How I Got My First Nonprofit Photography Assignment
I was working as a receptionist to pay my bills and pursuing photo projects on the side to feed my soul. I wanted to break into nonprofit photography and make a difference in my community. I just didn't know how. No nonprofit would hire me without experience proving I knew how to work with nonprofits. But how could I get experience without someone hiring me?
I felt stuck in a classic Catch-22 situation – just like many people who write to me and Crystaline here at NGO Storytelling.
But then I came up with a solution. I decided to make an assignment happen for myself. At the time, I was quite interested in the issue of women and families rebuilding their lives after experiencing homelessness. In my research, I learned that many formerly homeless people lose family photos as they shift from temporary living space to temporary living space. I also learned that children's self-esteem is positively impacted when family pictures are displayed at home. I put the two together and decided I would find a local homelessness nonprofit and offer family portrait sessions for free.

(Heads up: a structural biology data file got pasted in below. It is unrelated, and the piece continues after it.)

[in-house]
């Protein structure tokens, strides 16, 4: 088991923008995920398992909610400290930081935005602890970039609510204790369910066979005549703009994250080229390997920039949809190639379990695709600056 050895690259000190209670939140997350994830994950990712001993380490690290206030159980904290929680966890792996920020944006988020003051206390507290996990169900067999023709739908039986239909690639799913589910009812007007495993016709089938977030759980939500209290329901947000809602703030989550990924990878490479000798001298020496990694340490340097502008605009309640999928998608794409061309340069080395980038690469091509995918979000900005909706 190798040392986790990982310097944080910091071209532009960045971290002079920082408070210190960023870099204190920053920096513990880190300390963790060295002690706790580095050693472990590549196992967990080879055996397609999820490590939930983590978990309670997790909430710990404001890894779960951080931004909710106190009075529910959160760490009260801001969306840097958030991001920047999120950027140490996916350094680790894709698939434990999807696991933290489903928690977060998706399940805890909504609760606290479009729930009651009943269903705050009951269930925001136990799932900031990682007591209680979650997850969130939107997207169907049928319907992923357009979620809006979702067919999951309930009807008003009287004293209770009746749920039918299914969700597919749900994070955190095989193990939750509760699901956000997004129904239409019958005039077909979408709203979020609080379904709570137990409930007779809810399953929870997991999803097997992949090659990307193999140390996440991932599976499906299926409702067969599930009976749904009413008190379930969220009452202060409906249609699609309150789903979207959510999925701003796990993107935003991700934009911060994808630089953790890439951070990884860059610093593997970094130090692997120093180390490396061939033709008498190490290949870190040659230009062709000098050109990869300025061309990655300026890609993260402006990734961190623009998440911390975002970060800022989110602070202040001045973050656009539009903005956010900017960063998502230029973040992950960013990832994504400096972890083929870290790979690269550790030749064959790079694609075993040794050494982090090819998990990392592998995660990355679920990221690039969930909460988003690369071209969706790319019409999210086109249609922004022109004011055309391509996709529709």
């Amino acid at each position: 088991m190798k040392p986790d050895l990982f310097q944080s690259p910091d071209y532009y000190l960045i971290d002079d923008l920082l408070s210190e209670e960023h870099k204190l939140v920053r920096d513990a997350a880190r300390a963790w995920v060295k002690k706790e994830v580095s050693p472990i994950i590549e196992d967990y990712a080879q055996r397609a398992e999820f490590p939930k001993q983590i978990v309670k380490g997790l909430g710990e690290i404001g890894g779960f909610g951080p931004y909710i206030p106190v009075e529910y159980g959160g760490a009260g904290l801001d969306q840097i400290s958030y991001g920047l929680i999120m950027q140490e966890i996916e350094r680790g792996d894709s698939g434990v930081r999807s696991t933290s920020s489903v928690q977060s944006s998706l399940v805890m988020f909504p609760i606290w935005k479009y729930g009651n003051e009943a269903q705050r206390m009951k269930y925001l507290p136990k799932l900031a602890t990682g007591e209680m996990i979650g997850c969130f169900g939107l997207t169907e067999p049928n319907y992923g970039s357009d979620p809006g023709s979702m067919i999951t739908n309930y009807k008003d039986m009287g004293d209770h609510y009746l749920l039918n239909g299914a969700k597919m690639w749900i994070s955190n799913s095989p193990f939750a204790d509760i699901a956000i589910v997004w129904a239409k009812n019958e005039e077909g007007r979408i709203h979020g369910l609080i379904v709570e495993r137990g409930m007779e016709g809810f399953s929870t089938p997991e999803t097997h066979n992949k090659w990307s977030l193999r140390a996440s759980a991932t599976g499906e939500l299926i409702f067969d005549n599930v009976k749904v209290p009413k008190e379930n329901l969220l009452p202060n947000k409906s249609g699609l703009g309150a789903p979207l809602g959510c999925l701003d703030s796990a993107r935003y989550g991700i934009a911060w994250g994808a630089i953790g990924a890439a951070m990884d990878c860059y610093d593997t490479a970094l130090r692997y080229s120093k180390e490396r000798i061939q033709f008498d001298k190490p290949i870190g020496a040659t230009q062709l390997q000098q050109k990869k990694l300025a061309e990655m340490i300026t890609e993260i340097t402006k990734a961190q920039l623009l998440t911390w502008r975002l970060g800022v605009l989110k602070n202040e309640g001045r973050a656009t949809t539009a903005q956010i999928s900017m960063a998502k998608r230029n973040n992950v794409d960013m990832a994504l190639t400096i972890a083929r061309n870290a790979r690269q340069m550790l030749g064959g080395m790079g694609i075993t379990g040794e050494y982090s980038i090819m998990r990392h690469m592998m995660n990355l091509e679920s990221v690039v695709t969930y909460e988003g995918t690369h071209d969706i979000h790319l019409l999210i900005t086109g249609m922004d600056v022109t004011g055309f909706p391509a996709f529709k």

After much Googling, I contacted ForKids, an organization helping families out of homelessness. They were excited about my photography offer. They had one condition: they wanted me to sell a low-cost package of professional prints that the families would pay for; they wanted the families to learn that nothing is free. This was something I never would have thought of -- my first lesson in working with a nonprofit. I agreed to sell prints at cost.
I photographed about a dozen families (including one that I documented months later for a longer story). I didn't make any money from the arrangement. But that was my choice. I knew I was gaining experience with a nonprofit, which was what I needed. For a couple years, I kept those family portraits in my portfolio and ForKids as a reference on my resume. I believe both helped me land my first paid nonprofit assignment about a year later. More importantly, everyone was thrilled with their pictures and I learned how to work with a nonprofit.
Photo: A family in Musanze, Rwanda (not one of the formerly homeless families I photographed). © Laura Elizabeth Pohl